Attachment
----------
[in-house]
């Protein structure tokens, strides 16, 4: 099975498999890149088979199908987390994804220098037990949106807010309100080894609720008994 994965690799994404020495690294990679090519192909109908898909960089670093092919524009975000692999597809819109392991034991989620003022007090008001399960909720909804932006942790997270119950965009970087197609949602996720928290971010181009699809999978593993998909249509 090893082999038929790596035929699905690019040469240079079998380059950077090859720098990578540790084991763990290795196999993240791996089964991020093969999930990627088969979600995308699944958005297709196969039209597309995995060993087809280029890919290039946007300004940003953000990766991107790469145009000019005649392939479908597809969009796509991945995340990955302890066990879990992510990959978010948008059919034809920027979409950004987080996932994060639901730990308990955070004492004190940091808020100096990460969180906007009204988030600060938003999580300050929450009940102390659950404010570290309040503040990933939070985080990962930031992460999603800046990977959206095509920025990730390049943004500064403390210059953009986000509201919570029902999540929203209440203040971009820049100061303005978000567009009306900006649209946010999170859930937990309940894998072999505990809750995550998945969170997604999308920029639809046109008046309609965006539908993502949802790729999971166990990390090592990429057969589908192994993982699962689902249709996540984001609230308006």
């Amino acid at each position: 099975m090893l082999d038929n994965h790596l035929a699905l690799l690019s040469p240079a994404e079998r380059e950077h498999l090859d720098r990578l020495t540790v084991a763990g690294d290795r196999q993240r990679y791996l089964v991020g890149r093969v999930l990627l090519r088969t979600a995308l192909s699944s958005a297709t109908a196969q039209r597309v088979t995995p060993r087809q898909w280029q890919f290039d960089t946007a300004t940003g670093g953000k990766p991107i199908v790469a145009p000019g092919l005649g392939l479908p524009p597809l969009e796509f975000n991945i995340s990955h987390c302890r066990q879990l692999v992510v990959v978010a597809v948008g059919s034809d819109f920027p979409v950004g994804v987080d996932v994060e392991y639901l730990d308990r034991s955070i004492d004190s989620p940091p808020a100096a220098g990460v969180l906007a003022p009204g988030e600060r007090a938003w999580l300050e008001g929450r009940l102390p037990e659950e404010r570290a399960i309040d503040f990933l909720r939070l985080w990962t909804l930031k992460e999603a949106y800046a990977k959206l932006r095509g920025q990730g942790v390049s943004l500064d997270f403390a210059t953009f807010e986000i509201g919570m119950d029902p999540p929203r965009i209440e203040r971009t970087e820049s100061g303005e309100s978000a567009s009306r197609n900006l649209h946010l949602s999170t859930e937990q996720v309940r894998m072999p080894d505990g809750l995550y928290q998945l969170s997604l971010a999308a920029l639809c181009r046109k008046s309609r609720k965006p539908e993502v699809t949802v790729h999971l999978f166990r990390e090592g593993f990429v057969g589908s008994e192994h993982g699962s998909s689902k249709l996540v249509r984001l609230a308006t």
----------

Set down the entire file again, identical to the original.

[in-house]
């Protein structure tokens, strides 16, 4: 099975498999890149088979199908987390994804220098037990949106807010309100080894609720008994 994965690799994404020495690294990679090519192909109908898909960089670093092919524009975000692999597809819109392991034991989620003022007090008001399960909720909804932006942790997270119950965009970087197609949602996720928290971010181009699809999978593993998909249509 090893082999038929790596035929699905690019040469240079079998380059950077090859720098990578540790084991763990290795196999993240791996089964991020093969999930990627088969979600995308699944958005297709196969039209597309995995060993087809280029890919290039946007300004940003953000990766991107790469145009000019005649392939479908597809969009796509991945995340990955302890066990879990992510990959978010948008059919034809920027979409950004987080996932994060639901730990308990955070004492004190940091808020100096990460969180906007009204988030600060938003999580300050929450009940102390659950404010570290309040503040990933939070985080990962930031992460999603800046990977959206095509920025990730390049943004500064403390210059953009986000509201919570029902999540929203209440203040971009820049100061303005978000567009009306900006649209946010999170859930937990309940894998072999505990809750995550998945969170997604999308920029639809046109008046309609965006539908993502949802790729999971166990990390090592990429057969589908192994993982699962689902249709996540984001609230308006």
């Amino acid at each position: 099975m090893l082999d038929n994965h790596l035929a699905l690799l690019s040469p240079a994404e079998r380059e950077h498999l090859d720098r990578l020495t540790v084991a763990g690294d290795r196999q993240r990679y791996l089964v991020g890149r093969v999930l990627l090519r088969t979600a995308l192909s699944s958005a297709t109908a196969q039209r597309v088979t995995p060993r087809q898909w280029q890919f290039d960089t946007a300004t940003g670093g953000k990766p991107i199908v790469a145009p000019g092919l005649g392939l479908p524009p597809l969009e796509f975000n991945i995340s990955h987390c302890r066990q879990l692999v992510v990959v978010a597809v948008g059919s034809d819109f920027p979409v950004g994804v987080d996932v994060e392991y639901l730990d308990r034991s955070i004492d004190s989620p940091p808020a100096a220098g990460v969180l906007a003022p009204g988030e600060r007090a938003w999580l300050e008001g929450r009940l102390p037990e659950e404010r570290a399960i309040d503040f990933l909720r939070l985080w990962t909804l930031k992460e999603a949106y800046a990977k959206l932006r095509g920025q990730g942790v390049s943004l500064d997270f403390a210059t953009f807010e986000i509201g919570m119950d029902p999540p929203r965009i209440e203040r971009t970087e820049s100061g303005e309100s978000a567009s009306r197609n900006l649209h946010l949602s999170t859930e937990q996720v309940r894998m072999p080894d505990g809750l995550y928290q998945l969170s997604l971010a999308a920029l639809c181009r046109k008046s309609r609720k965006p539908e993502v699809t949802v790729h999971l999978f166990r990390e090592g593993f990429v057969g589908s008994e192994h993982g699962s998909s689902k249709l996540v249509r984001l609230a308006t």